first_imgClimate change is hitting the poorest and most vulnerable first and hardest. To address escalating climate impacts, the world needs to drastically step up ambition to reduce greenhouse gas emissions as well as designate money specifically for adapting to climate change. The kind of systemic change needed to adapt to climate change requires a large amount of money. In 2016, public finance for adaptation totaled $22 billion, just a fraction of the $140-300 billion per year that UN Environment estimates will be needed by 2030.Climate funders spend time and energy trying to distinguish adaptation dollars from development dollars, to ensure these scarce resources are targeted to build resilience to climate change. But by even asking if this is an adaptation versus development project, they are setting up a false dichotomy that gets in the way of addressing urgent impacts of climate change—a dilemma explored in a new WRI podcast.Adaptation and development have been typically undertaken by separate ministries. But one glance at projections of climate impacts make it clear that development will not be sustainable unless it includes and involves adapting to the “new normal” that climate change has created.In this podcast, Vice President for Communications Lawrence MacDonald interviews the authors of recent WRI commentary “Deploying Adaptation Finance for Maximum Impact,” Christina Chan, Director of the Climate Resilience Practice, and Niranjali Amerasinghe, Senior Associate for Sustainable Finance.“Climate impacts are coming fast and furious, and we’re maybe not very well prepared for them,” said MacDonald. “The need for adaptation is more urgent than people often believe. Integrating adaptation and development will be critical to the lives of millions of people.”The authors of this commentary unpack the history of climate adaptation finance and why development and climate funds continue to operate separately. “People don’t live in silos. If you’re a farmer in Malawi and your growing seasons are changing because your rainy season isn’t as predictable as before, it doesn’t matter if the flavor of the money is development assistance or adaptation assistance,” said Chan.“The environment ministry thinks about climate change, the agriculture or water ministry thinks about how do you develop. Because these two fields have grown up in separate silos, that’s part of why you see a separation between adaptation and development,” she continued.Amerasinghe explained how, from a funding standpoint, “The critical question to ask is how does this address climate risks?” With sectors like agriculture, this can be obvious. Decision-makers in the relevant ministry should explore whether an intervention accounts for changes in precipitation, for example. But this step of taking stock is necessary for all areas of development, which means that adaptation projects may need a variety of technical expertise and funders should be flexible.Chan agreed. “We can’t expect the kind of transformation that we need in terms of adapting our development practice, our economic systems without dedicated, specialized funds or experts,” she said.“If we don’t take climate risks into account and we build something that won’t be sustainable in terms of sea level rise, that is an inefficient use of money. We need to take into account risks today,” continued Chan.These experts also discuss the $100 billion goal for climate finance, the balance between mitigation and adaptation, and transformative adaptation where Costa Rican farmers are switching from coffee to more climate resilient (at least for now) citrus.Listen to the podcast:last_img read more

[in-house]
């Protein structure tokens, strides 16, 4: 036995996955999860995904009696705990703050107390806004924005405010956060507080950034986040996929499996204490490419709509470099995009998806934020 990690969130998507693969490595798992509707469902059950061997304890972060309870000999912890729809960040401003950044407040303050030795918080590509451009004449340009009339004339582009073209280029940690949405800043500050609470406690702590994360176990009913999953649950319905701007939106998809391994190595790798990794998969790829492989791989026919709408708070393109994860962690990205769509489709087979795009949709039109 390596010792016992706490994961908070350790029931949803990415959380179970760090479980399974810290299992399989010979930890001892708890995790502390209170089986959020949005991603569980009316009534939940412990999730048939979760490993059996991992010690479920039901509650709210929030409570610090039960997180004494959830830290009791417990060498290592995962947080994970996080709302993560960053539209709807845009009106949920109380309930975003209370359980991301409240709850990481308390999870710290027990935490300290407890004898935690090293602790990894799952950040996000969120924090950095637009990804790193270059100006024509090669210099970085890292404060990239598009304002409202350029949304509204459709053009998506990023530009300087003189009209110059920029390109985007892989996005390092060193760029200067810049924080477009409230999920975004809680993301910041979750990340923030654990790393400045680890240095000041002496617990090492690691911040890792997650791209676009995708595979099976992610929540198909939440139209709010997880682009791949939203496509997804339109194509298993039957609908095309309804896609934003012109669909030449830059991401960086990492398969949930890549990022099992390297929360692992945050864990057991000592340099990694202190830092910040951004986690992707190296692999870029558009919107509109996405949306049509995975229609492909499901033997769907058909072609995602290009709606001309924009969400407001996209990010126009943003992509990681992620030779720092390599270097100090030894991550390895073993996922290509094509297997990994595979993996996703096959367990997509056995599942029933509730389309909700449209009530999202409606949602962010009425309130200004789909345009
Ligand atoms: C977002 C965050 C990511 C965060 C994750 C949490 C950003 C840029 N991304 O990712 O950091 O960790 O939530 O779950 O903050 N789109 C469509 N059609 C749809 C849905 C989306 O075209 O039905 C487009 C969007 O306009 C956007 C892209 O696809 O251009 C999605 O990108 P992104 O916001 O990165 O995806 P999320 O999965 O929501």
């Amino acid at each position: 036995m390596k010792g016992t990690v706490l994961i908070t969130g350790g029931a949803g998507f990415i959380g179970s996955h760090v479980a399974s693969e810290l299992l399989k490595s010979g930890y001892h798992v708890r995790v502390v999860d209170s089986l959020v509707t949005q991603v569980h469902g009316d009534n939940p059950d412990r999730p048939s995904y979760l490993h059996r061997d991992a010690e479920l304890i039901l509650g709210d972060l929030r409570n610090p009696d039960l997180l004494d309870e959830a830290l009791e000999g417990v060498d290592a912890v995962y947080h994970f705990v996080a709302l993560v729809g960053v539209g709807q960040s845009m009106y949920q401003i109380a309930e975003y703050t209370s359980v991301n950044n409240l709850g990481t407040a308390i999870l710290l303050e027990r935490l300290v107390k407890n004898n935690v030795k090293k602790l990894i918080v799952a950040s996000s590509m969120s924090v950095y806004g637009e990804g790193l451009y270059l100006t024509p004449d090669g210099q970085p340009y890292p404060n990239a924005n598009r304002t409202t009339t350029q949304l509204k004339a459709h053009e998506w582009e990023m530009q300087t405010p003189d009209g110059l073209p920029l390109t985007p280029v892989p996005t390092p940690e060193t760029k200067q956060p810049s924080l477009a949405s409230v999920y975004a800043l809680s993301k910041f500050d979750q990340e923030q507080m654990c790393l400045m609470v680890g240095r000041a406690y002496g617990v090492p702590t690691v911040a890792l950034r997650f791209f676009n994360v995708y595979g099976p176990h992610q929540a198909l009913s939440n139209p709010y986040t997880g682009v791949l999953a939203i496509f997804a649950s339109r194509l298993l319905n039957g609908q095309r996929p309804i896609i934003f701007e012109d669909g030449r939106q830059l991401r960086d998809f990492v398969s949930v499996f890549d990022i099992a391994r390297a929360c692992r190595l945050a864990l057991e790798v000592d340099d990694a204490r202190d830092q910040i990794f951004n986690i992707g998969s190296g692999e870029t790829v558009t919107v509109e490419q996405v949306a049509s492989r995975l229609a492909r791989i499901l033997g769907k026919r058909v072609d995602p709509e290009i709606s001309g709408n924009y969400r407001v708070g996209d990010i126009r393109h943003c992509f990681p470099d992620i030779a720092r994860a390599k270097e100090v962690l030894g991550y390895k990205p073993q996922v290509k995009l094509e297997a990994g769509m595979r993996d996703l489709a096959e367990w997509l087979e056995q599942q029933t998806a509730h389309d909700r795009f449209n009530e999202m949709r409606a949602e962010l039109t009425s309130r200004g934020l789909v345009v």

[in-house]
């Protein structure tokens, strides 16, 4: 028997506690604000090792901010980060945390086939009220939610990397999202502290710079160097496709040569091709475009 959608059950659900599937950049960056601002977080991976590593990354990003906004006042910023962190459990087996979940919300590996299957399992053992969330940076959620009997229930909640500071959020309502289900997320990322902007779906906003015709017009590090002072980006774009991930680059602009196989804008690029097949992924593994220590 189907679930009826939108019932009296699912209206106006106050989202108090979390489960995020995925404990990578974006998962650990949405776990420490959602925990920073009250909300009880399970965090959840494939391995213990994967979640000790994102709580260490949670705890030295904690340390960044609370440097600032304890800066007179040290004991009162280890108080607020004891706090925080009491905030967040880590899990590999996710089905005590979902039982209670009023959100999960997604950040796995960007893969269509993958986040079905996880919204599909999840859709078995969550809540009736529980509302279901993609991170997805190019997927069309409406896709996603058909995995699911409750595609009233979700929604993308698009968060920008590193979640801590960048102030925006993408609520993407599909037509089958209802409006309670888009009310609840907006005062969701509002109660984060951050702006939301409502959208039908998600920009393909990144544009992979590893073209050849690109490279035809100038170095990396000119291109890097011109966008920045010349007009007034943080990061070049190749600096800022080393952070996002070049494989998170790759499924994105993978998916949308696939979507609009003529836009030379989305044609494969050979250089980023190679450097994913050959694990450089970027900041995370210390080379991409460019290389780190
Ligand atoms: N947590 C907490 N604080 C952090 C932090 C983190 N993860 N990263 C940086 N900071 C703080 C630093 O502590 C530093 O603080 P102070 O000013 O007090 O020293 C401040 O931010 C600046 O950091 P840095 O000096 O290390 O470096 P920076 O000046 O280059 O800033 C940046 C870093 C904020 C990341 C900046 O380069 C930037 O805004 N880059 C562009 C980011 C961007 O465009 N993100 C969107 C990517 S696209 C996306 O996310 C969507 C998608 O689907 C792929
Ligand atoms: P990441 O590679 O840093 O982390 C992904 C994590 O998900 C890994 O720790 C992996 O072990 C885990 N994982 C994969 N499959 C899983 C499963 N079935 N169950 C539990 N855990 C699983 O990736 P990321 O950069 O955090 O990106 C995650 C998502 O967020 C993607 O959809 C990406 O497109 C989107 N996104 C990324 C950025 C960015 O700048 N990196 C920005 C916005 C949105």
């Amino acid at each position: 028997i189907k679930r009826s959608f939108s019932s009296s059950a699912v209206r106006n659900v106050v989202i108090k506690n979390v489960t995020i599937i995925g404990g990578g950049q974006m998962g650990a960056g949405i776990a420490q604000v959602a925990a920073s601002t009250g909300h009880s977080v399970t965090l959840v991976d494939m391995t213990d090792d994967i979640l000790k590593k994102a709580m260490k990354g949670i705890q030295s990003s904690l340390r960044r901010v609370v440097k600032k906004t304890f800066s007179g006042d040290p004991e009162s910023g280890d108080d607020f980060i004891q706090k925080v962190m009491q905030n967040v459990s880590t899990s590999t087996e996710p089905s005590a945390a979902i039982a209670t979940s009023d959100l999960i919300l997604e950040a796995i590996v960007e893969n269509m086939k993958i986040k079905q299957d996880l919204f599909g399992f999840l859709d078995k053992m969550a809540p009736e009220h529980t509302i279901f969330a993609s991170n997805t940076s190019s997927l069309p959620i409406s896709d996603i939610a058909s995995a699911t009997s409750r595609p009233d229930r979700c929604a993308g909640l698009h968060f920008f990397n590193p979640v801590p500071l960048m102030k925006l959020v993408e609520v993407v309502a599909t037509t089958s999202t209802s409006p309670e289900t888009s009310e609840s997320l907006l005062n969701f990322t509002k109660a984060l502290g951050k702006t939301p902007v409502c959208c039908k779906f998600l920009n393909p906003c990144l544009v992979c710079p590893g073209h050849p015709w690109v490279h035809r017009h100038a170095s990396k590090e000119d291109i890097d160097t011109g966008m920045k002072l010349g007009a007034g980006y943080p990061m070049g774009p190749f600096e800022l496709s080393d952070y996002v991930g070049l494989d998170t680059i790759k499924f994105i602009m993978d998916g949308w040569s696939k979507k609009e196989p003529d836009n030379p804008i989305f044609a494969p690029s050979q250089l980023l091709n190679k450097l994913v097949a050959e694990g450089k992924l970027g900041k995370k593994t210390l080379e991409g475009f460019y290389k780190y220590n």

Gambia Government Gives Title Deed To Gina Bass

first_imgBy: Muhammed S BahGina Bass, the 24-year-old Gambian Olympian who won gold in the All Africa Games, which ended in Morocco last week, on Friday 9 September 2019, received a title deed from President Adama Barrow at Statehouse. Bass and other Gambian athletes participated in the just concluded African Games in Rabat, Morocco. These athletes including the Gambia Volleyball players on Friday met at the statehouse to receive title deeds and cash amount of D50,000, a message on the Statehouse official Facebook Page said. It said, “President received The Gambian team to the games at the State House to personally congratulate them for their exceptional performance and putting the name of the country on the athletic world map.” It added, “While Gina Bass and the volleyball players, who won gold were given land, other players in the Gambian delegation to the Africa Games each received D50, 000,” the message said. The 24-year-old sped past defending champion and Africa’s fastest 200m athlete Tallou of Ivory Coast to win gold with an impressive timing of 11.13 seconds, a season-best. The performance saw her beat 11.38 seconds feat over the weekend in the semi-finals. Earlier in the 100m race, she trailed behind Tallou coming second and winning a silver medal. This became the tiny West African nation’s second gong after the beach volleyball team snatched gold in their encounter against Morocco in the All Africa Games. During an interview with an international media, Gina described herself as the poorest Olympian, saying that is what people called her. She said she did not even have a plot of land.last_img read more